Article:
It was a beautiful day in San Francisco on Saturday, clear and cool, and not very windy. The impending race early on Sunday, coupled with being in a different city, made it difficult to get to bed at a time befitting our early start.
We woke up at 3:30 to get ready for the race- a bit earlier than needed- and went down to the Embarcadero a few minutes after five to get into Corral 3. We passed the long port-a-potty line, and were glad we stayed across the street at the race hotel. We went into our corral and admired the bay in the dark morning, balloons with lights on them stretching across the water.
The first and second waves started, and we worked out way into the crowd to get ready. At 5:42, we started the San Francisco Marathon, working our way down the Embarcadero, up into the Presidio, with the sun rising as we approached the Golden Gate Bridge.
What an exciting landmark to run across! The bridge was clouded in fog, but the bright red of the enormous structure, the water below, and the shores on the Marin side were visible. It was a bit crowded, but not too bad at all. It was fun to see the faster runners doubling back toward San Francisco on the way over, morphing into mid-packers like us as we got closer to Marin. A short loop in Marin, and we headed back across a clearer, brighter bridge.
After the bridge, we continued on through the Presidio. The course thus far had been a challenge, with many steep uphills as well as some steeper downhills, We approached Golden Gate Park, and embarked on a nice tour of the park from a rare vantage point. The rolling hills, this far into the race, felt more and more challenging.
John and I had not planned initially to run together, due to our wildly different training over the past few months. He had been injured prior to running Rome, and has been doing more on the bike and at the gym since then. On the opposite end, I've trained like I've never trained before. But at the start, John said he'd keep up as long as he could. He actually did a fantastic job, staying with me and even helping me get up the hills over the first half of the course. It was great to run together, talk, and enjoy the sights with him.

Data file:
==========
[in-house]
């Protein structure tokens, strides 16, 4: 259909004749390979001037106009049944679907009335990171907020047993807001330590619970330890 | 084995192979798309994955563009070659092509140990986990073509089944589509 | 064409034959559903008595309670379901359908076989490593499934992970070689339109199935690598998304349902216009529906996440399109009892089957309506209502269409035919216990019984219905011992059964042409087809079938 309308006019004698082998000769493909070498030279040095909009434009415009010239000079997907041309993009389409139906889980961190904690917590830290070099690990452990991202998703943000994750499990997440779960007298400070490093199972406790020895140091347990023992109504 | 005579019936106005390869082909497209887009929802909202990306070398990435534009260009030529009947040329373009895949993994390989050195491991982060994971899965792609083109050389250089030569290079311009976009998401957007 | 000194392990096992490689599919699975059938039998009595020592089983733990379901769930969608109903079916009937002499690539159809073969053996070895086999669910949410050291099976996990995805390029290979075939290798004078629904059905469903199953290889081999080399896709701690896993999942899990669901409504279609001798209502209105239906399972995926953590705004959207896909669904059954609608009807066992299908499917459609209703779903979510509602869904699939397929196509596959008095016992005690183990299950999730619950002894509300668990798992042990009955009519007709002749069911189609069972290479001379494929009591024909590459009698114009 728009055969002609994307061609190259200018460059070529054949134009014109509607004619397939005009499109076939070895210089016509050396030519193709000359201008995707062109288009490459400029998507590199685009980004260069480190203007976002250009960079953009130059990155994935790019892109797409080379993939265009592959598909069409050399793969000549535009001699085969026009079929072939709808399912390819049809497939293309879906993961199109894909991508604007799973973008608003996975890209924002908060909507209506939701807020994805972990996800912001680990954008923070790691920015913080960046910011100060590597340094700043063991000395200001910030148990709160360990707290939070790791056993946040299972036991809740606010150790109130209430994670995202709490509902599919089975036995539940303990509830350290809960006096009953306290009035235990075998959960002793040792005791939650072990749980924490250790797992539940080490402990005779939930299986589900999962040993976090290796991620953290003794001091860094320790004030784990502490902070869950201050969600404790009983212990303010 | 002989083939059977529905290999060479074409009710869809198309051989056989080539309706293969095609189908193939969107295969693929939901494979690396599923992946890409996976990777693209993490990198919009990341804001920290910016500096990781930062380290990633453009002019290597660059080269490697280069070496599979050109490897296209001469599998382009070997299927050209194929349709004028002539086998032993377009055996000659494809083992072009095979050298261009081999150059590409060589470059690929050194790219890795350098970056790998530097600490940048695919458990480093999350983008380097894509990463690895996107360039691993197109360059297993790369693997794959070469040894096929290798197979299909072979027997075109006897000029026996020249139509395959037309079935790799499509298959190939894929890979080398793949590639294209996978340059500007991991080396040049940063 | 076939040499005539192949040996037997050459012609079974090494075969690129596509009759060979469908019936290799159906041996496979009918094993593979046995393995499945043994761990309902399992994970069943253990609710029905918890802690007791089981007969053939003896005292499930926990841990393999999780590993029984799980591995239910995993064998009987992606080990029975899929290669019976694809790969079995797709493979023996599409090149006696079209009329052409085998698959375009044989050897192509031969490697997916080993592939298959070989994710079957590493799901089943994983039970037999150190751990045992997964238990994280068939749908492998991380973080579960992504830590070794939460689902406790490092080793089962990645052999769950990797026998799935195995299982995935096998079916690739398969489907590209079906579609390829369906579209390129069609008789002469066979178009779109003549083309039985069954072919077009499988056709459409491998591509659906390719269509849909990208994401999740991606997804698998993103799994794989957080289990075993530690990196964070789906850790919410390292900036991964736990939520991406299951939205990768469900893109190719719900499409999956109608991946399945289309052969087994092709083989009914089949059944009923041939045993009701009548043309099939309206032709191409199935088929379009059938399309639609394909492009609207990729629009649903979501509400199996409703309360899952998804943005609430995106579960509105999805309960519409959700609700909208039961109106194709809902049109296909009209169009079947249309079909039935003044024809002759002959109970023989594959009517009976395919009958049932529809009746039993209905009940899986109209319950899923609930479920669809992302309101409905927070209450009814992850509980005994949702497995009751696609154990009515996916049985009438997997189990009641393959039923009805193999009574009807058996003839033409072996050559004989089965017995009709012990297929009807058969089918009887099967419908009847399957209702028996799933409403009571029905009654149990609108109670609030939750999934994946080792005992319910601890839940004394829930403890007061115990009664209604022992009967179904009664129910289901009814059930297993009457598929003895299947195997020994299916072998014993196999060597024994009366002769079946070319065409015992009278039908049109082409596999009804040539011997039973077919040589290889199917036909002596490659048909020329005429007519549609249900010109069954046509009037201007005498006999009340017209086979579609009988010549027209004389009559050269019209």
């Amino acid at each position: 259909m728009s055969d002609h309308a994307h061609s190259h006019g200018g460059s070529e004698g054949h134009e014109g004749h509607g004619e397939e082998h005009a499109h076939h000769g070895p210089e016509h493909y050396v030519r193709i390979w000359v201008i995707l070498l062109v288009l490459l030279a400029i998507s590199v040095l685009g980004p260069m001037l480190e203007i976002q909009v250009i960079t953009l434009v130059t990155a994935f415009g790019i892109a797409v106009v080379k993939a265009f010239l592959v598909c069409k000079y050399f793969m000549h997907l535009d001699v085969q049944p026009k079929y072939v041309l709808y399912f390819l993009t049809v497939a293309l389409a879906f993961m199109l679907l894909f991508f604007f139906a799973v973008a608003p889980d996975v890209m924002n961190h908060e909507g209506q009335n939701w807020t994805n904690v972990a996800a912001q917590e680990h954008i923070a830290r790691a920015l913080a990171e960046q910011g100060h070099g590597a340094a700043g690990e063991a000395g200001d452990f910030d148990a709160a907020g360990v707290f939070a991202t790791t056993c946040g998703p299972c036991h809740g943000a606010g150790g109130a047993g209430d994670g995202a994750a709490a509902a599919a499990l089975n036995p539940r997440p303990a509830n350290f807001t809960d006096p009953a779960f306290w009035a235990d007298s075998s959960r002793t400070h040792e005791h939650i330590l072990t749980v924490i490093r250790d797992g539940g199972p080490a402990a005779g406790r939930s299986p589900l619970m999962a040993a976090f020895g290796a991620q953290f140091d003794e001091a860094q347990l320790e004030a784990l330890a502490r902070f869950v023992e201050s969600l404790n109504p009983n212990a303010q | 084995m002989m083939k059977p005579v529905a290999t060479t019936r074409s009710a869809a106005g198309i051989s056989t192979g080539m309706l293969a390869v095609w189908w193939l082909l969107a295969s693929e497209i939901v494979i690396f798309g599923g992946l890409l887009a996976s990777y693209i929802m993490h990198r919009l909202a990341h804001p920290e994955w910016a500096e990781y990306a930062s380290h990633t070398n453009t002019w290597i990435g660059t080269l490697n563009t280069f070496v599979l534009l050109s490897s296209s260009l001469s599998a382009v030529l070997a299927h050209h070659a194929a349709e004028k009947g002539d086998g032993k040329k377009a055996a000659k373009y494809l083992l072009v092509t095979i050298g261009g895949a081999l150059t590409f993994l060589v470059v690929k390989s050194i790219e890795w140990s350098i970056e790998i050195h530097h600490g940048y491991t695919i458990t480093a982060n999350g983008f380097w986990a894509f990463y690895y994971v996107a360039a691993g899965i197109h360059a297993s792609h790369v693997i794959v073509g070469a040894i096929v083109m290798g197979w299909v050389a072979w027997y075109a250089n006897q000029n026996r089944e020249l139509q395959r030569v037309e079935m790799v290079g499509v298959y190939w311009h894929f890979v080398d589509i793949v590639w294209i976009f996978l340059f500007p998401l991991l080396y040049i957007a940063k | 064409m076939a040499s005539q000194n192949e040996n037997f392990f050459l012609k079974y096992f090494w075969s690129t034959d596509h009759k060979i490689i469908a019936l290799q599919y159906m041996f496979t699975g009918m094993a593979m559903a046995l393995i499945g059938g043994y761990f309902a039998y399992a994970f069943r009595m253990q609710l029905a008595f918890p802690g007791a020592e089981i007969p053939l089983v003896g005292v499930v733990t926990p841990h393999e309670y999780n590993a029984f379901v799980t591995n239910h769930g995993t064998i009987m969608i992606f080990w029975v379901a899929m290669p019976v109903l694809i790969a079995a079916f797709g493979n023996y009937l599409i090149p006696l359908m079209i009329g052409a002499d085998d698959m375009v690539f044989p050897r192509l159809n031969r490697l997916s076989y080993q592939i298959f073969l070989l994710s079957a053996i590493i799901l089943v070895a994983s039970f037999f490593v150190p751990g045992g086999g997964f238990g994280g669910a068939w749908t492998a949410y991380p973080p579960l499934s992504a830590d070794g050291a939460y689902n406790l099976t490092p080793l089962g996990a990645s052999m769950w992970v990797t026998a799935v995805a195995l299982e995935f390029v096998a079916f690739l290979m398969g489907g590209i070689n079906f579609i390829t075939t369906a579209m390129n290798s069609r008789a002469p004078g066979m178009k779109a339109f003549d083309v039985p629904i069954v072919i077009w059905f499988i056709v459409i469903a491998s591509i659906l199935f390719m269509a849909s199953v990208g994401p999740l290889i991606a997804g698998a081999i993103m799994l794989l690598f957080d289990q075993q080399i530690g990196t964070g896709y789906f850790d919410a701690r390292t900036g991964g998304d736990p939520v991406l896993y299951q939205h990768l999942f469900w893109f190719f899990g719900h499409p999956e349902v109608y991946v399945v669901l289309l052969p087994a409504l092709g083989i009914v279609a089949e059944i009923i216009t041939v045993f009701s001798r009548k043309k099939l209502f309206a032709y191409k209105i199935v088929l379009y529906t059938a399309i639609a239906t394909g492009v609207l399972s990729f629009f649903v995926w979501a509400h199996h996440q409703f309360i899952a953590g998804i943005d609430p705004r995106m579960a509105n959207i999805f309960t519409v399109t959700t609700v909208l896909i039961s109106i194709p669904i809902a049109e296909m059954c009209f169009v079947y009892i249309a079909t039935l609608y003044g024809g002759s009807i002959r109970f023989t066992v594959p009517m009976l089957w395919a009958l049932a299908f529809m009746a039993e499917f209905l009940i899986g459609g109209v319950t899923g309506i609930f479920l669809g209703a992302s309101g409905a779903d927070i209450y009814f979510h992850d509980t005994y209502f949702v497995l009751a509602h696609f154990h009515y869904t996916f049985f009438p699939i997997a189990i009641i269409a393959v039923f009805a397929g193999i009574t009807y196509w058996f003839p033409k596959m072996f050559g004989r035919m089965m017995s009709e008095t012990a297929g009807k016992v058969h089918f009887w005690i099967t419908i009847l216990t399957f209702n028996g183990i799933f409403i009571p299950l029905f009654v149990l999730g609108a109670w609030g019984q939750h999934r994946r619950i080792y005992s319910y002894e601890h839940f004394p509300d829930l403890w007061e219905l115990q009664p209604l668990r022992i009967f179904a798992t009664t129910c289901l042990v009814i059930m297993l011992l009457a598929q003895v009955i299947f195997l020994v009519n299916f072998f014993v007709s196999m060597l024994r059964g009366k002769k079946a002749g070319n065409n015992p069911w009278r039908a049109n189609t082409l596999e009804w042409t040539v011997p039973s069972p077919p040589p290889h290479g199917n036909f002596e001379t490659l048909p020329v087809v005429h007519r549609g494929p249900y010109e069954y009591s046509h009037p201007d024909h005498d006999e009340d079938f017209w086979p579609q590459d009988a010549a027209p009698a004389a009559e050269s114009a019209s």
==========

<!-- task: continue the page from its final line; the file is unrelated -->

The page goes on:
Right before the mile 18 aid station, John told me that he would likely be slowing a bit, and I should keep going on my goal pace. He stopped for water at the aid station, and I waved goodbye. As I left the park, now alone for the last 8.2 miles, I continued on the pace we'd been going, anticipating the end of the rolling hills in my immediate future.
Out of the park and into the Haight, we did have some significant downhills. But, contrary to what John saw on the course elevation profile, there were uphills! Since I'd thought those were over, I felt it a bit more challenging to keep pace. I also felt my knees and hips tightening, and even started to struggle on the flats and downhills. I slowed from my goal pace for several miles, even topping 9:00 per mile for the first time since our bathroom stop in the park. Eventually, I got close to back on pace, and calculated that I'd still achieve my goal of finishing under 4:00.
I hot some more downhills after 20 miles, and picked it back up a bit. I saw Rachelle and her kids around 21 or so, and it was nice to see a friendly face. As I approached 24, my knees were screaming, but I realized that not only was I likely to beat 4:00, but a PR might be possible as well.
From mile 24 on, I really gave it everything. This was the first race that I actually passed a significant number of people in the last three miles instead of getting passed. I was hurting, but I wanted that PR! As I got to the waterfront, I sped up. It helped that through that stretch, the lead 2nd Half Marathoners started to pass me (about 15 men and one woman), giving me some added motivation. I passed Chris from the Chips shortly before AT&T Park, and was sorry to see that he was suffering from cramping.
From mile 25 on, I sprinted. I left everything out there. Mile 26 was my fastest since mile 11, and my 6th fastest of the race. I screamed past people, even causing some close calls. I had to maneuver around the walking wounded, and several times had to warn people to watch out. In the finishing chute, I nearly got clotheslined and had to get around an idiot who decided to cut me off to high-five spectators, and I nearly slammed into two guys posing for a finish photo before actually crossing the mat! I couldn't believe it.
What I really couldn't believe was that not only did I break 4:00, not only did I PR, but I almost broke 3:50! I came in at 3:50:25, a PR by over six minutes! The PR, on such a significant, meaningful, and challenging course, means so much. Suffice it to say that I really needed this victory, and I am so elated that I achieved everything I wanted to during this race.
John finished in a PR also, in 4:10:29. I unfortunately had marathon brain, went to somewhere other than where we said we'd meet, and didn't see him until I got back to the hotel.
We celebrated our finish with beer and burgers at Rogue Public House in North Beach, overlooking Washington Square Park.